By Thomas Escritt
BERLIN (Reuters) - German Interior Minister Nancy Faeser on Tuesday unveiled measures ranging from stronger financial policing and earlier detection of so-called botnets to tightened firearms controls to tackle a far-right surge that has spooked the country.
The measures reflect widespread nervousness that the far-right Alternative for Germany party could end up the largest party in several state parliaments later this year, propelled by a gloomy economy and overburdened public services.
"We want to use all the instruments of the rule of law to protect our democracy," Faeser said in a statement. "We want to break up extreme right networks and take away their income streams and their weapons."
Privacy laws have hindered security services' ability to monitor financial flows to extremist groups. A new law will allow them to look at financial flows if there is "potential danger".
The Interior Ministry will also set up a new early-detection unit for foreign-backed botnets - networks of infected computers - that "attempt to manipulate the free formation of opinions" ahead of this year's regional and European elections.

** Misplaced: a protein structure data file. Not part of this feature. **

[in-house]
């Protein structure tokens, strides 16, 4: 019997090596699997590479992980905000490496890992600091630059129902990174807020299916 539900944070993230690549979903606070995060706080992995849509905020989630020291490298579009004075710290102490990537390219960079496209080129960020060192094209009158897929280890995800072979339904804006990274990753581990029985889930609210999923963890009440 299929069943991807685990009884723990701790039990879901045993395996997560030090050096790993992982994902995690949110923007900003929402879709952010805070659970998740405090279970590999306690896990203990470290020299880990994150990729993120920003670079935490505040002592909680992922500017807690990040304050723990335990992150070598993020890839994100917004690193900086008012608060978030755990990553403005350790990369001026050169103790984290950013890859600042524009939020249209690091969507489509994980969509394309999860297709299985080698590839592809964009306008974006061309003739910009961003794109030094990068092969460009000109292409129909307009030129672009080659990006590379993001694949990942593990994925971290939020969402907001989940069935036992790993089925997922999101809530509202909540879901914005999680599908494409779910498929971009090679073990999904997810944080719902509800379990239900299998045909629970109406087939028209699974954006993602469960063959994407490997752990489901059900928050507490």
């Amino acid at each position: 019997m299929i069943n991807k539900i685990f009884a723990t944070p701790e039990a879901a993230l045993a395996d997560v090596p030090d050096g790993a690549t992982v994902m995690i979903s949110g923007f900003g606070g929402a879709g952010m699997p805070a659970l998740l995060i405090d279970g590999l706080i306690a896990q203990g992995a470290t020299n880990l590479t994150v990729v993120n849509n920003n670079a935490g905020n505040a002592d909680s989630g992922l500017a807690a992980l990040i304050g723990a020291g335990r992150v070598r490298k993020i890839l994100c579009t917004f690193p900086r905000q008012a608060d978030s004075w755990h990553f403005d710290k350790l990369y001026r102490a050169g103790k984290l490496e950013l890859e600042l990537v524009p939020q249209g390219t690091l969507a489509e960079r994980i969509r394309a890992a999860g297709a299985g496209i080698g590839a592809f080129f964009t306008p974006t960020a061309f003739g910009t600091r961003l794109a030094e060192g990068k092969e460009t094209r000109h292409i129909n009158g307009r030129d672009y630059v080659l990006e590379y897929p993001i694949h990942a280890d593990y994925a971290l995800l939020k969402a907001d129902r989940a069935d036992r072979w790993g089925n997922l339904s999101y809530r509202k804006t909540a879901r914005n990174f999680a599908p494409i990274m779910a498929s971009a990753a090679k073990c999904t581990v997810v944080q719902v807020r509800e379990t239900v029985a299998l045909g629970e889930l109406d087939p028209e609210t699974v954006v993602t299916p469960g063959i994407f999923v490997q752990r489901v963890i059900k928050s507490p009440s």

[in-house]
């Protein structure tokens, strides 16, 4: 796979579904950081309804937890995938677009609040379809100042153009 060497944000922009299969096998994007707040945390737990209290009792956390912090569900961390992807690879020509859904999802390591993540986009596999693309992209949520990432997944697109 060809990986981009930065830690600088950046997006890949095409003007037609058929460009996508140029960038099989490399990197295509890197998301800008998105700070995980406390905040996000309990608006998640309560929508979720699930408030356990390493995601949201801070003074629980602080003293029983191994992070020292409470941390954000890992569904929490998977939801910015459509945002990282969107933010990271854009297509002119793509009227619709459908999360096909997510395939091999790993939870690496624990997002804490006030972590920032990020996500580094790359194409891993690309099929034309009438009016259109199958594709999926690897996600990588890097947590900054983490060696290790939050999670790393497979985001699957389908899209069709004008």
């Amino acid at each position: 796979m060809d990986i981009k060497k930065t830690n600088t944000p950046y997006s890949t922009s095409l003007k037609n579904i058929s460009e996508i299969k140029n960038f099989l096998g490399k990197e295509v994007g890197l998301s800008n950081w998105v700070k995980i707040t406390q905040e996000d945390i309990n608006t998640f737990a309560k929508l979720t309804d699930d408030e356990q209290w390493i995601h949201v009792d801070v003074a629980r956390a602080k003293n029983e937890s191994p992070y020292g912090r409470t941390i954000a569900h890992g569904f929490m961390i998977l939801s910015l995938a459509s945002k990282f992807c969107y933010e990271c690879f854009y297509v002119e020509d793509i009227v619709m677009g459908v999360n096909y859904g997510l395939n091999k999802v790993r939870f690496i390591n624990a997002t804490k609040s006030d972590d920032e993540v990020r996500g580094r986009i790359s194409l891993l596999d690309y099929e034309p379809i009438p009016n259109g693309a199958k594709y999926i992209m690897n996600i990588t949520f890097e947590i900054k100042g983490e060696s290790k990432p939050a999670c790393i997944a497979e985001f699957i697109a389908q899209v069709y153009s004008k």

The measures also include a ban on semi-automatic weapons and a rule forbidding members of organisations that are suspected of being right extremist from owning weapons. Far-right public servants will be more easily dismissed.
A further measure embeds the rules governing the appointment of Constitutional Court judges in the hard-to-amend constitution with the aim of protecting the top court's independence and preventing a weakening of democracy.
Germany spent much of the post-war era trying to win back international respectability after the genocidal crimes committed by Adolf Hitler's Nazis in the 1930s and 1940s, making the rise of far-right forces in the country especially sensitive.
(Reporting by Thomas Escritt; Editing by Nick Macfie)